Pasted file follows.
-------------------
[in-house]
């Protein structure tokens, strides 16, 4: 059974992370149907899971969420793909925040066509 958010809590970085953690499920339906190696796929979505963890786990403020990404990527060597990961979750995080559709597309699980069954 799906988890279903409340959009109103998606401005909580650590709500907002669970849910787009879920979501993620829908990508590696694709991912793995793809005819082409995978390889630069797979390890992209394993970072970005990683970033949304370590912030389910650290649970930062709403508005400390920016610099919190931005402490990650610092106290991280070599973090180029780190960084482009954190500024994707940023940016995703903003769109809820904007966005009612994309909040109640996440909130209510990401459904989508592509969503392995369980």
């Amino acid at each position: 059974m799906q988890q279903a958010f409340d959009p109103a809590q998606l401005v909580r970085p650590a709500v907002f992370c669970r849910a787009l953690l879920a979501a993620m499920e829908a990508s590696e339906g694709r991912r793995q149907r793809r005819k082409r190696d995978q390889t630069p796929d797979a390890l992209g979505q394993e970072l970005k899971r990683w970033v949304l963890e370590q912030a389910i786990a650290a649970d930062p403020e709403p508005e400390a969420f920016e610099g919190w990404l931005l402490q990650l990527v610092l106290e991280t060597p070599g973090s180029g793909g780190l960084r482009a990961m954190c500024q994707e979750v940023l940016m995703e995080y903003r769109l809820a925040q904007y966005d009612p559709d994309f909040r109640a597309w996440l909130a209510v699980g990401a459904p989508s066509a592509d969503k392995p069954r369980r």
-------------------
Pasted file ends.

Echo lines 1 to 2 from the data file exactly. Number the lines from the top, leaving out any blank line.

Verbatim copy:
[in-house]
């Protein structure tokens, strides 16, 4: 059974992370149907899971969420793909925040066509 958010809590970085953690499920339906190696796929979505963890786990403020990404990527060597990961979750995080559709597309699980069954 799906988890279903409340959009109103998606401005909580650590709500907002669970849910787009879920979501993620829908990508590696694709991912793995793809005819082409995978390889630069797979390890992209394993970072970005990683970033949304370590912030389910650290649970930062709403508005400390920016610099919190931005402490990650610092106290991280070599973090180029780190960084482009954190500024994707940023940016995703903003769109809820904007966005009612994309909040109640996440909130209510990401459904989508592509969503392995369980």